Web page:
Given deficit spending of 3 percent of GDP, the DBM assumes growth will be 6.5 percent to 7.5 percent this year and 7 percent to 8 percent from 2018 to 2022 (plus inflation of 2 percent to 4 percent). As a result, it projects the debt-to-GDP ratio to decline from 41 percent in 2016 to 38 percent in 2022.

The realities: Growth over deficit financing

The current Philippine debt-to-GDP ratio compares well with its regional peers. It is half of that of Singapore and less than that of Vietnam, Malaysia, Laos and Thailand (see Figure 1). The starting point for a huge infrastructure upgrade is favorable. True, in a downscale risk analysis, Philippine growth performance might not reach the target, but would be likely to stay close to it – which would still translate to a manageable increase in the debt-to-GDP ratio.

Yet, Corr claims that Philippine debt ratio will soar seven-fold in the Duterte era, whereas the DBM estimate offers evidence the debt could slightly decline. The difference between the two is almost 260 percent.

Today, Japan’s debt-to-GDP ratio exceeds 250 percent of its GDP. However, at the turn of the 1980s, the ratio was still closer to 40 percent, or where the Philippine level is today. Yet, Corr claims the Duterte government would need barely four years to achieve not only Japan’s debt ratio today but a level that would be another 50 percent higher!

The realities are very different, however. The contemporary Philippines enjoys sound macroeconomic fundamentals, not Marcos-era vulnerability. Moreover, Corr’s tacit association of Duterte’s infrastructure goals with former President Marcos’s public investment program (and the associated debt crisis in the 1980s) proves hollow. Duterte is focused on infrastructure (his infrastructure budget as percentage of GDP is 2 to 3 times higher in relative terms).

Today, borrowing conditions are also more favorable (365-day Treasury bill rates are 3 to 4 times lower than in the Marcos era). Furthermore, the Philippine gross international reserves, which amount to 9 months, are relatively highest among Asean economies and 3 to 4 times higher than in the Marcos era (Figure 2).

In addition to realities, Corr’s analysis ignores the dynamics of debt. Any country’s debt position is not just the nominal amount of the debt, but its value relative to the size of the economy. An economy that is barely growing and suffers from dollar-denominated debt lacks capacity to pay off its liabilities, as evidenced by Greece. In contrast, with its strong growth record, the Philippines has the capacity to grow while paying off its liabilities.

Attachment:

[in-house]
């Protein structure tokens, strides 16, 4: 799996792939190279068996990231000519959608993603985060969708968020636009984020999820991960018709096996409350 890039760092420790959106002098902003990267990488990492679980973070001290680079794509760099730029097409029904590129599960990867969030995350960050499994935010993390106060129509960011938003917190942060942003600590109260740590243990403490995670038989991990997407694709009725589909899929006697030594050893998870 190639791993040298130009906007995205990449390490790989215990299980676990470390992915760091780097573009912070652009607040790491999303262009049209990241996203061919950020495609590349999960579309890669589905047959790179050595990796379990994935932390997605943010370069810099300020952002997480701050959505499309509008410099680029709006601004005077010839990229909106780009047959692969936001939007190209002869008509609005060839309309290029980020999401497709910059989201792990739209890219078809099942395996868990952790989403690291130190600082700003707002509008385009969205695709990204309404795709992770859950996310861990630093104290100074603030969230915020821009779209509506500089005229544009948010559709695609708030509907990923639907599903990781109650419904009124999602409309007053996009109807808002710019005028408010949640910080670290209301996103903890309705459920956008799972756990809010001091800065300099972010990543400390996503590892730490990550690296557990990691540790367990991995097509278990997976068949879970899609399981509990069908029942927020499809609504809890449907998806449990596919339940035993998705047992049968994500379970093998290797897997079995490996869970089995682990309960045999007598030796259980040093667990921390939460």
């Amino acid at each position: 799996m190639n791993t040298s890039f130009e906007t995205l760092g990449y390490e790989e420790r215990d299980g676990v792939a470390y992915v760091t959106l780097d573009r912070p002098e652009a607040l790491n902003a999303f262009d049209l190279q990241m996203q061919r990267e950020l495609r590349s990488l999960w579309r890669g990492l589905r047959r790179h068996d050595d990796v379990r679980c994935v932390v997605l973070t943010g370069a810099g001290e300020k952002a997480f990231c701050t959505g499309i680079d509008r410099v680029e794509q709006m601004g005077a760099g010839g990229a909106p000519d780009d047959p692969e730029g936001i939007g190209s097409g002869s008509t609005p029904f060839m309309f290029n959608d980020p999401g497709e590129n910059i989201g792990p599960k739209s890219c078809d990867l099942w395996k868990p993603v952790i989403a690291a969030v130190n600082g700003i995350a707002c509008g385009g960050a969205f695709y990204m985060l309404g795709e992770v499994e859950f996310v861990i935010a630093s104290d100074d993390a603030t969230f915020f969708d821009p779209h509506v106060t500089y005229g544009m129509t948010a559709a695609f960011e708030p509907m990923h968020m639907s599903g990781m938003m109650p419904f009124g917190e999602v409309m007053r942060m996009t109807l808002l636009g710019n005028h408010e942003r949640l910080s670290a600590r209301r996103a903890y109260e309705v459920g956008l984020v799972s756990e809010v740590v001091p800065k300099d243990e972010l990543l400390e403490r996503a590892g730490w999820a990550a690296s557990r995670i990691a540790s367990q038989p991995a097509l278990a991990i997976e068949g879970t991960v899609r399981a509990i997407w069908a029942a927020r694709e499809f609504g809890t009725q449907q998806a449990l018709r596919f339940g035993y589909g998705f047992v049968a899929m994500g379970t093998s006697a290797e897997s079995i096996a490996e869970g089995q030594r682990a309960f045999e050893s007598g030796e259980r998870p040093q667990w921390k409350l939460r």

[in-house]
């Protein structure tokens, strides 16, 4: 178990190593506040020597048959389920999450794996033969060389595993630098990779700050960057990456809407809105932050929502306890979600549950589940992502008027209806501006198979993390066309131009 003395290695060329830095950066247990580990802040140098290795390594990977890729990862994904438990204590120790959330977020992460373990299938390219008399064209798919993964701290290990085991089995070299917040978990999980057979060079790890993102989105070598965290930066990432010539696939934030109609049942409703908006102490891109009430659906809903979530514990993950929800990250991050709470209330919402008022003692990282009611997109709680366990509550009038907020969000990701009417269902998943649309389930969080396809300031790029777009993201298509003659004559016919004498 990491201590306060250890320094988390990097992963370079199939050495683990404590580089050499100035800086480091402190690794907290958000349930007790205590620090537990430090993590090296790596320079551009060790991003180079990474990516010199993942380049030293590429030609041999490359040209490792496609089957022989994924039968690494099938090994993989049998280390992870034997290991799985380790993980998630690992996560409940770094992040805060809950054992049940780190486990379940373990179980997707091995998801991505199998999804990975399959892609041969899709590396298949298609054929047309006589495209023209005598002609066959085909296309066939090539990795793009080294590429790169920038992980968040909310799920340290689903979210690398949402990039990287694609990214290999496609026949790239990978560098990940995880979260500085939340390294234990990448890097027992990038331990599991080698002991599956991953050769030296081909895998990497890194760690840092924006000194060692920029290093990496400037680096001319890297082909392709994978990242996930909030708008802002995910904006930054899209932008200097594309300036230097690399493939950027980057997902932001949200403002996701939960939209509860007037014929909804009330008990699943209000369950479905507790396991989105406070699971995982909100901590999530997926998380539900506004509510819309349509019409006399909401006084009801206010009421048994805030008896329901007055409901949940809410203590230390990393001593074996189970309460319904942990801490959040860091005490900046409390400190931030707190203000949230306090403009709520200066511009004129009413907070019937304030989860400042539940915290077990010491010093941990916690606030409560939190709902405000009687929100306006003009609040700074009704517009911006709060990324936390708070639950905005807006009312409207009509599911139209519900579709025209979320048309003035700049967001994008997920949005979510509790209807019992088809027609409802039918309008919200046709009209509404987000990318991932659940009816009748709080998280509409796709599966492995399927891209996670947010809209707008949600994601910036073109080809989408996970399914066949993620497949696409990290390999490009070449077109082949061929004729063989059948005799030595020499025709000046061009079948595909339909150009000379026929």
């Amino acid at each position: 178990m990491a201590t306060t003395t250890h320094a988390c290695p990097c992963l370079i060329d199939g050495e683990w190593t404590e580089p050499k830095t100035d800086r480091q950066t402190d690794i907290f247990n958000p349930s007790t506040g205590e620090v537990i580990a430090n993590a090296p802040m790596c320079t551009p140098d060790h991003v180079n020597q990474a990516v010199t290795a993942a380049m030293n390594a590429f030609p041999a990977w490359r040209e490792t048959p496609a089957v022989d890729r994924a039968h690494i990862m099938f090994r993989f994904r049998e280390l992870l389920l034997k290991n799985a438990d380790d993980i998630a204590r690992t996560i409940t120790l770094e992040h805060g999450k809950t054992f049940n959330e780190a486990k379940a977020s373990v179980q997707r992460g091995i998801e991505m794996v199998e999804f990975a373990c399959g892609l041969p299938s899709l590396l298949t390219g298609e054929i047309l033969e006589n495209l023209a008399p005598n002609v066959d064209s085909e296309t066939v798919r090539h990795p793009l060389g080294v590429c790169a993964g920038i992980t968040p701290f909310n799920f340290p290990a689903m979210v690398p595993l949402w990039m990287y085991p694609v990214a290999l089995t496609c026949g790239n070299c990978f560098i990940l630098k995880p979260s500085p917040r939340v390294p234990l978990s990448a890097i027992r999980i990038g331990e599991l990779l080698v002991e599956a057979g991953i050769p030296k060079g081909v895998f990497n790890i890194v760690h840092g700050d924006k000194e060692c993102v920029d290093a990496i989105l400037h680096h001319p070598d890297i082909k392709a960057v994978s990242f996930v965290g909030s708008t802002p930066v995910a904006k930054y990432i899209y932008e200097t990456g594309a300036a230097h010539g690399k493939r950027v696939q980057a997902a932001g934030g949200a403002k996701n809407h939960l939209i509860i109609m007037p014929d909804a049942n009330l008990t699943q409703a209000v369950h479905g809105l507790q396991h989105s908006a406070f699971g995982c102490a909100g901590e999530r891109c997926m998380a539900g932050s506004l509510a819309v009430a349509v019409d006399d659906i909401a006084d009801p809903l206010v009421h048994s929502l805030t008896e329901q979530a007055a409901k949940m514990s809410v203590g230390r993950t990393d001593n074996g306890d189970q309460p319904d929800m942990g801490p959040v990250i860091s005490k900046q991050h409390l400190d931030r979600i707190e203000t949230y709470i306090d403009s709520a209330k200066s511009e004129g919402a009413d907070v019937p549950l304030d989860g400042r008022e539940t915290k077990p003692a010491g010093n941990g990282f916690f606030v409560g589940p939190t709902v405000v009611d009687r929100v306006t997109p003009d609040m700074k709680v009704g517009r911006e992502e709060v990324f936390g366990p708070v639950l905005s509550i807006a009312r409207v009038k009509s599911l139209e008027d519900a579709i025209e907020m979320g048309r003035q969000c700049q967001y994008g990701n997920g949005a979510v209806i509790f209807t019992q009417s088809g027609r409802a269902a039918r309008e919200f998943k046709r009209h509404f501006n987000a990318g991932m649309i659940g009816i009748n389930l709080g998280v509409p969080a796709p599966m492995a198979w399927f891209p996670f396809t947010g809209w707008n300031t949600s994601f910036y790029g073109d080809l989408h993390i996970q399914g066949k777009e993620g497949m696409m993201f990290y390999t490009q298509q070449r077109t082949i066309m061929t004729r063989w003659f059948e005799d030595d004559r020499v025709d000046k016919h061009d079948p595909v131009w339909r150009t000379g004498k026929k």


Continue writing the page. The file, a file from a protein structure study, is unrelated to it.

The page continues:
Geopolitical agendas, economic needs

Corr could have challenged DBM’s assumptions about Philippine future growth, potential increases in infrastructure budget, contingent adverse shifts in the international environment and so on, but his purposes may be political.

He is close to US Pentagon and intelligence communities, which strongly oppose Duterte’s recalibration of Philippine foreign policy between the US and China. According to the US Naval Institute, he has visited all South China Sea claimant countries and undertaken “field research” in Vietnam, the Philippines, Taiwan, and Brunei. He has been an associate for Booz Allen Hamilton (as once was Edward Snowden). Though he has ties with international multilateral banks, he is less of an “economic hit man” and has more interest in US security matters.

Corr led the US Army social science research already in Afghanistan and conducted analysis at US Pacific Command (USPacom) and US Special Operations Command Pacific (Socpac) for US national security in Asia, including in the Philippines, Nepal, and Bangladesh. Currently, he is researching Russia and Ukraine for the Pentagon. He has urged President Trump to use stronger military presence in the South China Sea, bullied Pakistan with sanctions, and supported independentistas in Hong Kong and Taiwan, labeled Chinese students abroad as Beijing’s informants, while exploring US nuclear options against North Korea.

Such objectives are far from neutral economic observation, but they do reflect political partisanship that is typical of Washington’s neoconservative and liberal imperial dreams– but not the views of most Americans, according to major polls.

In the Philippines, Duterte’s supporters see Chinese debt as a business deal that will ultimately support the country’s future. After Forbes, the Duterte government’s critics were quick to report the story, but without appropriate examination of its economic assertions and possible strategic motives. Overall, while liberals tend to oppose the debt plans for geopolitical reasons, their economists are more sympathetic.

In any real assessment, simple realism should prevail: When the rate of economic expansion exceeds that of debt growth, low-cost financing for public projects can make a vital contribution to the Philippines’ economic long-term future.